Off Broadway Reviews
As the play opens, five years have passed. Two Catholic nuns the older, more self-assured Sister Justina (Heather Alicia Simms) and the younger, insecure Sister Alice (Dana Marie Ingraham) are in prison, about to go on trial for their alleged complicity in the murder of dozens of Tutsis who were burned to death after taking refuge in their church. (The doors of the church, covered in weathered and peeling paint the color of blood, figure prominently in David L. Arsenault's set design).
On hand to report on the story is Charles (Joshua David Robinson), an African-American journalist. He is escorted everywhere by a military aide, Paul (Hubert Point-Du Jour), who says of Charles: "American, yes. African, no," knowing that "truth" is elusive in such times and that non-Africans will have a difficult time understanding the twisted complexities of the generations-old conflict.
Charles has been sent to write about the nuns, with the underlying assumption that they are being held up as scapegoats for the government-sanctioned wholesale killing spree. As he interviews them, however, he finds them to be evasive and contradictory in their stories, and he does not know what to think. Meanwhile, Paul produces a witness, Dusabi (Danyon Davis), the only survivor of the mass slaying at the church. Dusabi is a reluctant witness, a man barely hanging on after the horrific event, yet one whose story is so compelling that Charles is at a loss as to what to believe.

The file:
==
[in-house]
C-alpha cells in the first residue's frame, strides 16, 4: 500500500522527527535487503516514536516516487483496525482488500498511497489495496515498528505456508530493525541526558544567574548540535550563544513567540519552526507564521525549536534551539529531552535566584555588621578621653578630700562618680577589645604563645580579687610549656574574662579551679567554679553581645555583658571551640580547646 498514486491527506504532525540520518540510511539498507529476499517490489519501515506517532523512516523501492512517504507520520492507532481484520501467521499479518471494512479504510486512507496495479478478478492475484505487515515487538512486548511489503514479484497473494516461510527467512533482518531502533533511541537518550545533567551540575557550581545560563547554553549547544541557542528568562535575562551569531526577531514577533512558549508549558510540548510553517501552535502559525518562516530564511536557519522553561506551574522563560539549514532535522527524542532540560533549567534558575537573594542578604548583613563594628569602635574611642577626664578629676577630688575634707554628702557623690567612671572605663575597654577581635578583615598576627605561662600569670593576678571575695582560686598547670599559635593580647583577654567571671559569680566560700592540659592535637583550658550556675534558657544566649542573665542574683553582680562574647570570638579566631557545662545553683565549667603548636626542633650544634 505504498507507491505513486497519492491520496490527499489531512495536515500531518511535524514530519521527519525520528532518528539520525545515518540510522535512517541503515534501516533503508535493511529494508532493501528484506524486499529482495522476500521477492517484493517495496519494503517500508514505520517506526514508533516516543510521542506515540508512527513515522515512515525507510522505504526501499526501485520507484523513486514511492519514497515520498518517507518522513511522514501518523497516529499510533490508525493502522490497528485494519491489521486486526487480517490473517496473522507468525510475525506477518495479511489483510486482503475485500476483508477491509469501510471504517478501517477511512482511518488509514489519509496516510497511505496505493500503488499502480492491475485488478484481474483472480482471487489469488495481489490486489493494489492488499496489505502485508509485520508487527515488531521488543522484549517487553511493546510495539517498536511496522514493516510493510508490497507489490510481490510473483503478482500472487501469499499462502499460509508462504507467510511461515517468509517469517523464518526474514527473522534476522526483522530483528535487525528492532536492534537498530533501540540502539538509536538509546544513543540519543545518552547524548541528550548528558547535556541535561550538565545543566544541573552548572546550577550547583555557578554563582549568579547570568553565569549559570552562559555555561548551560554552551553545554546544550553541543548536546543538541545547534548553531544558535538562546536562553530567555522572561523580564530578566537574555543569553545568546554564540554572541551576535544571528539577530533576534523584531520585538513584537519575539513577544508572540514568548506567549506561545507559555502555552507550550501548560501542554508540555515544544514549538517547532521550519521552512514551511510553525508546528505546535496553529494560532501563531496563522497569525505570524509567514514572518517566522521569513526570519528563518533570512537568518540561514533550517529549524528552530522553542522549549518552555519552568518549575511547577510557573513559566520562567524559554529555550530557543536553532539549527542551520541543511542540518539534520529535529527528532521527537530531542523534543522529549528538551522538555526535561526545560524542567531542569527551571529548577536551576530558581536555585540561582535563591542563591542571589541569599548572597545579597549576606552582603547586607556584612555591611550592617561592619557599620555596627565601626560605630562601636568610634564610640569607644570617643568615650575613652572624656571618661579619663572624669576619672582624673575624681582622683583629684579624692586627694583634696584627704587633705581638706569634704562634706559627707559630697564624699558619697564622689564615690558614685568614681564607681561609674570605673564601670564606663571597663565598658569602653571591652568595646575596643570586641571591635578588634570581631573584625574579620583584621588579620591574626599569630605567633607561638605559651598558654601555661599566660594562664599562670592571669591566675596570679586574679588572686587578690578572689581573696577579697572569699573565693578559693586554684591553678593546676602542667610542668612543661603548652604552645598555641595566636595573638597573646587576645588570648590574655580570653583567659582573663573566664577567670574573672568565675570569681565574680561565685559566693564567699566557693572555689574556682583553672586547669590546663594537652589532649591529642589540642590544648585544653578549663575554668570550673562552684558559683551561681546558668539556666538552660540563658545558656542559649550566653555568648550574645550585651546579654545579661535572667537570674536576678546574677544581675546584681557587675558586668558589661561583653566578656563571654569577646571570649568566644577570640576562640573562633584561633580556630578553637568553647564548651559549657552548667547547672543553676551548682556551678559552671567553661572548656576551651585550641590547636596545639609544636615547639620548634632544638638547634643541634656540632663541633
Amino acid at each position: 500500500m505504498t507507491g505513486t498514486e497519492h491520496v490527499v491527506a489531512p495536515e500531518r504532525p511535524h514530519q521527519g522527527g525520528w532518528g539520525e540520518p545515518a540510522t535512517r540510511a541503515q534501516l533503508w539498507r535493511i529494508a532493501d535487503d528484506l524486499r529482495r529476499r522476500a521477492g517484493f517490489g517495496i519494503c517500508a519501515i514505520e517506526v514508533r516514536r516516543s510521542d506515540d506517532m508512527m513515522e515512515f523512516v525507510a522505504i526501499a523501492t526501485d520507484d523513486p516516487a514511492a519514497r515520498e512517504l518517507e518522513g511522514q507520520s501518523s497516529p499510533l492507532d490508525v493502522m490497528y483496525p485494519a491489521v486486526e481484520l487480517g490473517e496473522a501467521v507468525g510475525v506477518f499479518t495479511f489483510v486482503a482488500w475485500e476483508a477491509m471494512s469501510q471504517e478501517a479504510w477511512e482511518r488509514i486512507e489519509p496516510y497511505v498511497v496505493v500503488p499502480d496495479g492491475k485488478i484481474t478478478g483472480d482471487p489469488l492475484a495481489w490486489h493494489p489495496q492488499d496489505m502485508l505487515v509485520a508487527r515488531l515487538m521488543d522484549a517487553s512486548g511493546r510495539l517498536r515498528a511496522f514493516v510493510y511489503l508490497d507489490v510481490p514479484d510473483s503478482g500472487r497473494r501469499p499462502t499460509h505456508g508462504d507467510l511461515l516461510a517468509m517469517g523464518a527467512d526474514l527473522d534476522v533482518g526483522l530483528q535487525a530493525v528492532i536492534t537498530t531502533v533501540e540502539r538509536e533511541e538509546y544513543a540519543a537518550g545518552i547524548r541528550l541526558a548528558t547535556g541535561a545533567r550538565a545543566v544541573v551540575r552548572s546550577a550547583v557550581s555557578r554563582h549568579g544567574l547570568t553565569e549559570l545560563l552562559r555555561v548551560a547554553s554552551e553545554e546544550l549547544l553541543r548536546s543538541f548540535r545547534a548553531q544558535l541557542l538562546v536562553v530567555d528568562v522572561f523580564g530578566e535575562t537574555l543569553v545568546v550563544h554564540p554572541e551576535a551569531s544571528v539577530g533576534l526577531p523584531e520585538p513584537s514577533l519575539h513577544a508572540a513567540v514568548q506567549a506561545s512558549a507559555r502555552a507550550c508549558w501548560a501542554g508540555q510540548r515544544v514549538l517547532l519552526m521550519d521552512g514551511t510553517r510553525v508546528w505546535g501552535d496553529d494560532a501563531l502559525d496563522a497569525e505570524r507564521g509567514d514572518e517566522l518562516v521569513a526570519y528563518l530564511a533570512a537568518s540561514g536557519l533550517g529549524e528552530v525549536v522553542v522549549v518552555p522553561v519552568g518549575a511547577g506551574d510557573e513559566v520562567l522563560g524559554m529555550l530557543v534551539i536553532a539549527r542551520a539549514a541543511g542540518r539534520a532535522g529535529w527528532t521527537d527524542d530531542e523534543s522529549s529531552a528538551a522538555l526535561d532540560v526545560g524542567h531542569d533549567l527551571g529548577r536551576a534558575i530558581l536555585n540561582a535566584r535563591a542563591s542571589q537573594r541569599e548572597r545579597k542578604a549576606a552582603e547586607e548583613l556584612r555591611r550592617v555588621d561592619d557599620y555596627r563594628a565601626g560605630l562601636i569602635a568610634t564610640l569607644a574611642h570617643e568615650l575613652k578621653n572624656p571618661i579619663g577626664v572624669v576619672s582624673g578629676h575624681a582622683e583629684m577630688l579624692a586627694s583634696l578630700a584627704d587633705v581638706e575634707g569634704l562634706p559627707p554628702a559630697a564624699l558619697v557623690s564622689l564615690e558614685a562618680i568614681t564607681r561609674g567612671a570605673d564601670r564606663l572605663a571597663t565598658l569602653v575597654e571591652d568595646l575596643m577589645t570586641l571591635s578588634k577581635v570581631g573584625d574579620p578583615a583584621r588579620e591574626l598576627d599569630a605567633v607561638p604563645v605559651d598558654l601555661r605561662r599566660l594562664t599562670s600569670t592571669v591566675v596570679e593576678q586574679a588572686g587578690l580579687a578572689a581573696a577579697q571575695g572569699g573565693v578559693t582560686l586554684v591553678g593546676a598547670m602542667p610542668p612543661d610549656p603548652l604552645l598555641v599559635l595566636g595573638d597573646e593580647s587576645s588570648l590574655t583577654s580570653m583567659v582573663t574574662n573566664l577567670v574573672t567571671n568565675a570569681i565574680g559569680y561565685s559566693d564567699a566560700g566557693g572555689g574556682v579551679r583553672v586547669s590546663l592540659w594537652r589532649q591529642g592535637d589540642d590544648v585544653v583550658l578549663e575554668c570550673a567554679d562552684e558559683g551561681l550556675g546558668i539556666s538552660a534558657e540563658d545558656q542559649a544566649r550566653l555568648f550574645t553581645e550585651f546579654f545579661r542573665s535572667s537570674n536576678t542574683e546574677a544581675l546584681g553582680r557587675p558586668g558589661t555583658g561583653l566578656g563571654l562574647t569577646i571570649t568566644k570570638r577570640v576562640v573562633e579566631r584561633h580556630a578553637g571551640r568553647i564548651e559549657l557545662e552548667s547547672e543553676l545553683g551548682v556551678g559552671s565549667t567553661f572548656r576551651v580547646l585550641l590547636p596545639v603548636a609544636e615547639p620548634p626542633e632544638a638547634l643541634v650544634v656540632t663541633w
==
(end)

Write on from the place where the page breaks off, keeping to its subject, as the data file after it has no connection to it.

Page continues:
This is a play that presses us to think hard about issues of ingrained bigotry (the Hutu characters refer to the Tutsis as "inyenzi," or cockroaches), the perceived powerlessness of bystanders, and obedience to orders as an explanation/excuse for collusion. And if we are honest with ourselves, we ought to leave the theater wondering how we might act under the circumstances surrounding the violence.
The format of the play, made up of brief conversations and interviews, does not allow us to get to know any of the characters well, but the actors, under Adam Fitzgerald's taut direction, do an excellent job of conveying this sad tale. A scene between Dusabi and Sister Justina late in the play provides the most emotional moment, one that, in its simple honesty, is more gripping than all of the factual information that precedes it. It does serve to brace us for the end, when the church doors finally begin to open and Charles is at last ready to bear witness to what lies inside.
Sense Of An Ending